Blow Out (1981)

Posted: October 29, 2013 in Movie Review
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Blow Out (1981)

Director: Brian De Palma

Starring: John Travolta, Nancy Allen, John Lithgow, Dennis Franz

Conspiracy theories are a tricky subject. People on both sides of the argument are quick to insist that their version of events must be what really happened. Anyone who says anything different must not be paying close enough attention, or is otherwise crazy. This line of thinking goes nowhere. Meanwhile, time ticks away, evidence gathers dust, and anyone who truly knows how to fit all the pieces together succumbs to illness and old age. In the case of a murder conspiracy, you also must ask yourself why the search for the truth is so important. Who will the answer benefit, besides yourself? It certainly won’t matter to the deceased. What about the friends and family they’ve left behind? Would a resolution satisfy them, or would they find it easier to deal with the pain and move on? Once again, these and other questions always seem to have different answers, depending on whom you ask.

The way that Brian De Palma begins “Blow Out,” you’ll wonder just for a moment whether you’re watching the right movie. Everything about the pre-credits sequence seems to point toward a slasher movie but, by the time the naked girl in the shower screams, you know what’s really going on. The rest of “Blow Out” shares more in common with Michelangelo Antonioni’s “Blow Up” (1966) than just a similar-sounding title. In both movies, the lead character witnesses a murder, or rather he believes he has, and he spends an unhealthy amount of time trying to prove it. Instead of a photographer, Jack Terry (John Travolta) is a sound effects technician for a film studio that makes bad horror movies. One night while recording the sounds of animals, wind and water, Jack picks up the sound of a car blowing out a tire and crashing into the water below, its driver dead. Jack is able to dive in and rescue the woman sitting in the backseat. Her name, he later finds out, is Sally (Nancy Allen). What Jack doesn’t yet know, but is about to find out, is that the dead guy just so happens to be the Governor of Pennsylvania and a potential Presidential candidate.

With Sally’s cooperation, Jack intends to prove that what he saw that night was no car accident, but rather an assassination. All around him are forces intent on keeping a lid on the situation, including the meticulously homicidal Burke (John Lithgow), who throws the press off the scent by leaving a trail of bodies, thus creating the myth of a serial killer. Lithgow is mostly known for his comedic roles now, but he has also played some great villainous roles. His chilling performance here is one of his best. Dennis Franz is also great as the sleazy photographer responsible for this movie’s “Zapruder film.” He was in on the conspiracy for the money, but insists he was told no one was going to get hurt, much less killed. As grotesque a human being as he is, we believe him.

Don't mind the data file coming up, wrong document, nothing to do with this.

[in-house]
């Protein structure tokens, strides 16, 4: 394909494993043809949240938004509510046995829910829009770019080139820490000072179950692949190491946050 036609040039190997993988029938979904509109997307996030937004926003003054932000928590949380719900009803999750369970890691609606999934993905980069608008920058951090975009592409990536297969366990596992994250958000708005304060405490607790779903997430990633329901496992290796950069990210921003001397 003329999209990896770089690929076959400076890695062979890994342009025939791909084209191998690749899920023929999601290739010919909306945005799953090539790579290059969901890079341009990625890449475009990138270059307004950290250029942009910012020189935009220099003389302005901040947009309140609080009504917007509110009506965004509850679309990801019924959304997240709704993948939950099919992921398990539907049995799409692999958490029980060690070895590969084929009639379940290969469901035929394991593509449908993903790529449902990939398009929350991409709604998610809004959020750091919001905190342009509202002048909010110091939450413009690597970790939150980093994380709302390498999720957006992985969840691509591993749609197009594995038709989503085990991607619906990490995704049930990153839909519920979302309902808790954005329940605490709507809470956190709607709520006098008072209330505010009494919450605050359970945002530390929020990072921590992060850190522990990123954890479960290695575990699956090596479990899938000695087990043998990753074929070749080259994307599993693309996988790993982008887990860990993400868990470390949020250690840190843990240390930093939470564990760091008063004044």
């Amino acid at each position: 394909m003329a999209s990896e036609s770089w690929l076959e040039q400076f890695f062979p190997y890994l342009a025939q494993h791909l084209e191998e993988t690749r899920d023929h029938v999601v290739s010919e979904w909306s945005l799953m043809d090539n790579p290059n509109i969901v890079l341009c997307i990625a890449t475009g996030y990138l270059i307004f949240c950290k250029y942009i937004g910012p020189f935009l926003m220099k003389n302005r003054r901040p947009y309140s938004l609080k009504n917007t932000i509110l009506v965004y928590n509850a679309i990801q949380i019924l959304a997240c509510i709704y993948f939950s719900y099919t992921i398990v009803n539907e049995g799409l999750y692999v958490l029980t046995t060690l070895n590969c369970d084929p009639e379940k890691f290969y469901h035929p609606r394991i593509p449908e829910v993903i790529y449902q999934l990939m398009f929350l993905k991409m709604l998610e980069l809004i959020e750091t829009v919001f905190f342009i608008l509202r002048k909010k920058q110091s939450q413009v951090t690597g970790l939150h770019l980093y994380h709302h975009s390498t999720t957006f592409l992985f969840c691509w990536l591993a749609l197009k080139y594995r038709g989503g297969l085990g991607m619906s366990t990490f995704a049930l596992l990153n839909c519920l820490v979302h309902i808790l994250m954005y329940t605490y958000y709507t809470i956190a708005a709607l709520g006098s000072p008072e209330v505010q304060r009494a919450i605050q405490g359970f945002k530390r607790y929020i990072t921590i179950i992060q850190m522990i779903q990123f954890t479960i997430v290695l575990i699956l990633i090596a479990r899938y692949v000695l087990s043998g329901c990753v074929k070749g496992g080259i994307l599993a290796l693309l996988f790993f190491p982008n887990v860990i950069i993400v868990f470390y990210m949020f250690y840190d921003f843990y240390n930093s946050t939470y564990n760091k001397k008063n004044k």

Of the movies which De Palma himself was responsible for writing as well as directing, “Blow Out” represents his most complete effort by far. Showing that he is truly a director who learns by doing, De Palma draws elements from several of his prior films (“Obsession,” “Sisters,” “Carrie,” “The Fury” & “Dressed to Kill”), throwing in Dario Argento’s vivid color scheme and the usual inspirations from Hitchcock (the most prominent being “North by Northwest”) for good measure. The emphasis that the plot places on what is heard in addition to what is seen demands that this film be viewed in high quality stereo surround sound, preferably with the use of headphones. The main theme from Pino Donaggio’s score, a track entitled “Sally and Jack,” may be recognizable to anyone who has seen Quentin Tarantino’s “Death Proof.” It is also notable for playing with the audience’s emotions. In a world where political candidates are resorting to having their opponents bumped off in order to get elected, there is still room for love at first sight.

Most impressive about “Blow Out,” however, is the ending. It is at this point that I must insist that anyone who deliberately spoils the ending of “Blow Out” should be flogged. It’s not because of some revelation that the entire movie’s plot hinges on but, in order to truly feel the full impact of the final ten minutes, you must come in unprepared. De Palma had come up with satisfying conclusions to his movies before, but they mostly serve only as a stopping point. This is the first time that one of them tells a story that follows both an A and B plotline, fuses the two together and brings the entire movie full circle. Bad word of mouth concerning this ending caused “Blow Out” to suffer at the box office. Proof that the right answer isn’t always going to be the popular one.

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